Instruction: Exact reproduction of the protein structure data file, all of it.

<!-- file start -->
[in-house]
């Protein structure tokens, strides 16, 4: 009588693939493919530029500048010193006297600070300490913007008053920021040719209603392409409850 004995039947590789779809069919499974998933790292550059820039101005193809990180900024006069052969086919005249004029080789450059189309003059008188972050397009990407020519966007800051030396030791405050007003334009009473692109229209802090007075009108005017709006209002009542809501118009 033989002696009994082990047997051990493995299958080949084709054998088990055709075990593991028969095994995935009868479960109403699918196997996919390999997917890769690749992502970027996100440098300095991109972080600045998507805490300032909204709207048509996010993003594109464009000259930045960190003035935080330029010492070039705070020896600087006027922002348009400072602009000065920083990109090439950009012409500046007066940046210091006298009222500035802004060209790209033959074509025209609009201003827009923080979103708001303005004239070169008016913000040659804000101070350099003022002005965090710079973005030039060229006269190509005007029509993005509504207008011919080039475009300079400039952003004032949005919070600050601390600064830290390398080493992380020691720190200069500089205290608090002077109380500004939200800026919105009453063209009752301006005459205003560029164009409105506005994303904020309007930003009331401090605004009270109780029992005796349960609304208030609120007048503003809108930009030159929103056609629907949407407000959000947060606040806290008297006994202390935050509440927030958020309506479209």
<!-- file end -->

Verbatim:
[in-house]
């Protein structure tokens, strides 16, 4: 009588693939493919530029500048010193006297600070300490913007008053920021040719209603392409409850 004995039947590789779809069919499974998933790292550059820039101005193809990180900024006069052969086919005249004029080789450059189309003059008188972050397009990407020519966007800051030396030791405050007003334009009473692109229209802090007075009108005017709006209002009542809501118009 033989002696009994082990047997051990493995299958080949084709054998088990055709075990593991028969095994995935009868479960109403699918196997996919390999997917890769690749992502970027996100440098300095991109972080600045998507805490300032909204709207048509996010993003594109464009000259930045960190003035935080330029010492070039705070020896600087006027922002348009400072602009000065920083990109090439950009012409500046007066940046210091006298009222500035802004060209790209033959074509025209609009201003827009923080979103708001303005004239070169008016913000040659804000101070350099003022002005965090710079973005030039060229006269190509005007029509993005509504207008011919080039475009300079400039952003004032949005919070600050601390600064830290390398080493992380020691720190200069500089205290608090002077109380500004939200800026919105009453063209009752301006005459205003560029164009409105506005994303904020309007930003009331401090605004009270109780029992005796349960609304208030609120007048503003809108930009030159929103056609629907949407407000959000947060606040806290008297006994202390935050509440927030958020309506479209």